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is. Congress. Senate.
UNITED STATES SENATE
IN THE MATTER OF THE SENATE RESOLUTION
ADOPTED JANUARY 9, 1906,
AN INVESTIGATION OF MATTERS RELATING
TO THE PANAMA CANAL, ETC.
HEARINGS BEFORE SENATE COMMITTEE ON INTEROCEANIC
CANALS ON SENATE RESOLUTION PROVIDING FOR AN INVESTIGATION OF MATTERS RELATING TO THE PANAMA CANAL, ETC.
WASHINGTON, D. C., Thursday, January 11, 1906. The committee met at 10.30 o'clock a. m.
Present: Senators Millard (chairman), Kittredge, Dryden, Hopkins, Knox, Ankeny, Morgan, Gorman, and Simmons.
Also the Hon. William H. Taft, Secretary of War.
The committee thereupon proceeded with hearings under the following resolution of the Senate, adopted January 9, 1906:
Resolved, That the Committee on Interoceanic Canals, or any subcommittee thereof, be, and are hereby, authorized and directed to investigate all matters relating to the Panama Canal and the government of the Canal Zone and the management of the Panama Railroad Company, to send for persons and papers, and to administer oaths, and employ a stenographer to report such hearings; and that the committee be authorized to sit during the sessions or recess of the Senate, and that all expenses thereof be paid out of the contingent fund of the Senate.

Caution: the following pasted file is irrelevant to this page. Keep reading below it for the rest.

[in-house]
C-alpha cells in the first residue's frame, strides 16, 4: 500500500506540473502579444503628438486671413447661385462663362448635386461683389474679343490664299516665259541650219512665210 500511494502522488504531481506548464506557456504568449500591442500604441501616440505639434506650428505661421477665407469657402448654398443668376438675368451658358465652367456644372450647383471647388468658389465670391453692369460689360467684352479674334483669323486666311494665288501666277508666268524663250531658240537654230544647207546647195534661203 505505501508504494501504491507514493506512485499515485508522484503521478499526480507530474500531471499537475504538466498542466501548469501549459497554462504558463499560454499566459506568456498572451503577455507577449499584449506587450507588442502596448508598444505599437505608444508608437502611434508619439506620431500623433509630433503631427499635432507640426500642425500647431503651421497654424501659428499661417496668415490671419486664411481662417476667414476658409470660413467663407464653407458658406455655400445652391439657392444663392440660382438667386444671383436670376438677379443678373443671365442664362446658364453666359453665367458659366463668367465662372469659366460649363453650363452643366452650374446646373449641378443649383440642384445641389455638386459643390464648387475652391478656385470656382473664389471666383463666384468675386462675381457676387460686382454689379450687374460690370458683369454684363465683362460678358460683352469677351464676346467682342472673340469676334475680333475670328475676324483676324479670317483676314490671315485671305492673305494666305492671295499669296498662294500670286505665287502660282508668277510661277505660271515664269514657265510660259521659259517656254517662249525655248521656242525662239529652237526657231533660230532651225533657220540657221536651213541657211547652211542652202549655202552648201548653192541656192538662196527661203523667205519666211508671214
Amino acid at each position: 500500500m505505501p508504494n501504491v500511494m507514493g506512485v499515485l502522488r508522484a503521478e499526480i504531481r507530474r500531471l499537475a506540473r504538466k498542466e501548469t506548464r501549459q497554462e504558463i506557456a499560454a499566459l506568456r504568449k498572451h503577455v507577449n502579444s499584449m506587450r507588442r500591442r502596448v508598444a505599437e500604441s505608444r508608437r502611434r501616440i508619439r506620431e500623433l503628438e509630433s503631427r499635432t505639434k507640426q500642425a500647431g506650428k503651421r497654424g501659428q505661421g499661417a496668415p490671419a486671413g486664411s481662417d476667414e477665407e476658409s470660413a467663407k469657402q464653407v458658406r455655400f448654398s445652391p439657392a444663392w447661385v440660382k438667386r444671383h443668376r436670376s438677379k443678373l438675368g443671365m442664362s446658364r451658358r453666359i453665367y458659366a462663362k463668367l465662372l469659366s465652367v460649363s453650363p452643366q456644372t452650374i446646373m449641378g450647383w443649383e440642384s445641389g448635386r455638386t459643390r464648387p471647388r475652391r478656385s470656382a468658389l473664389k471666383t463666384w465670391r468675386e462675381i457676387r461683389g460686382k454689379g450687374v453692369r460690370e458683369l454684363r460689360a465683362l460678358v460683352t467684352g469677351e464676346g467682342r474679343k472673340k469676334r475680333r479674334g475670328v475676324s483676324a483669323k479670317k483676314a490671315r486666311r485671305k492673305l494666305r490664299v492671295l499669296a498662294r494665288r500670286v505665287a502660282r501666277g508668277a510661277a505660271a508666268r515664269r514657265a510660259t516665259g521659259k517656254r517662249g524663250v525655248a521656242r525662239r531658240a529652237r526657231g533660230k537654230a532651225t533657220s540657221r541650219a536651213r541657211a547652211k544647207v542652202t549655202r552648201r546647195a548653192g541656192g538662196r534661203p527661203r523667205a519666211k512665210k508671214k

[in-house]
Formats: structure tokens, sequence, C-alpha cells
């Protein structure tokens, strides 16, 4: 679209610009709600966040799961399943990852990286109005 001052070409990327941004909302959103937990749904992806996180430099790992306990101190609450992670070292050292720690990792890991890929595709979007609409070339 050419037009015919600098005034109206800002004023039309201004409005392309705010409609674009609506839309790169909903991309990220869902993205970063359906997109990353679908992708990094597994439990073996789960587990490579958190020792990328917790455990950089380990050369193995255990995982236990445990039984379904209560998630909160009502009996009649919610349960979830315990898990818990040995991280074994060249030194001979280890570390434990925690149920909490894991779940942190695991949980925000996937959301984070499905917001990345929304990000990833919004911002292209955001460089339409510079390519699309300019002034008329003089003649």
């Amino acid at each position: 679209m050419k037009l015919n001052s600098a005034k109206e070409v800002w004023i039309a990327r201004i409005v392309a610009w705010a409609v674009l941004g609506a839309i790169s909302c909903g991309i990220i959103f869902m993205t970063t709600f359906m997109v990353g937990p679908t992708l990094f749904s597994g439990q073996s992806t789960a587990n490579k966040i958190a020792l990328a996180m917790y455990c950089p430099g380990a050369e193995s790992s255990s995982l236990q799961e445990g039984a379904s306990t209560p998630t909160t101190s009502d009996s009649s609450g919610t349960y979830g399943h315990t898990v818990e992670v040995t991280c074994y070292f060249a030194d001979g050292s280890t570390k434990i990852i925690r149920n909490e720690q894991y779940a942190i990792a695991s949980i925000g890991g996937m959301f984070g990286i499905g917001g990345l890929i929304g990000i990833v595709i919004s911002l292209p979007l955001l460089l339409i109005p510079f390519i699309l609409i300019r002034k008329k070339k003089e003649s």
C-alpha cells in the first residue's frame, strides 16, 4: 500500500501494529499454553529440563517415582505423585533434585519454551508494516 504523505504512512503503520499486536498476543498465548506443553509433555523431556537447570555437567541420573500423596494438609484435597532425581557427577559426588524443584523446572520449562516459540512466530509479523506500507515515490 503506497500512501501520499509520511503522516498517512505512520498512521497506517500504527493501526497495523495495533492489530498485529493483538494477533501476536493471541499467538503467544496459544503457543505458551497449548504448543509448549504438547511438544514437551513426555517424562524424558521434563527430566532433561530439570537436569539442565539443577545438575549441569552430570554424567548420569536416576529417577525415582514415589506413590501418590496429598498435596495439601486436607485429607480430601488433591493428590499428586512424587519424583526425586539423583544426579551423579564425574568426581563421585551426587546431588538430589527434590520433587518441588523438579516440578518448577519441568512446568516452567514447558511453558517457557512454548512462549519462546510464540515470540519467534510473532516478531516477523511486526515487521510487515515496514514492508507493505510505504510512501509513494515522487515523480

PRELIMINARY STATEMENT OF HON. WILLIAM H. TAFT, SECRE
TARY OF WAR.
The CHAIRMAN (Senator MILLARD). Gentlemen, we have asked the Secretary to come here this morning to explain to us the situation up to the present time. He is present now, and I presume we are ready to have him proceed with his statement. I think that if the Secretary will state the case himself, in his own way, it will be more satisfactory, to start with at least, than anything that we might suggest.
Secretary TAFT. Mr. Chairman, I of course do not like to break into the order that the committee selects in this investigation. We are very anxious to have it just as thorough as possible, and to afford to the committee every possible opportunity for investigation. But I am sure the committee would wish to make its investigation square with the needs of the public service on the Isthmus. Mr. Stevens, the chief engineer, is now in the city. He is here primarily for the purpose of advising the Isthmian Canal Commission upon the issues which will be presented to them by the two reports--the majority report and the minority report-of the Consulting Board. I received this morning a cablegram from General Davis, the chairman, who went abroad to complete and have signed the majority report, saying that it will be mailed to-day, and will reach here in due course of mail.
I presume that when that report reaches bere the minority report will also be filed, and that then Mr. Stevens will have before him the material upon which to make his recommendations. He has bimself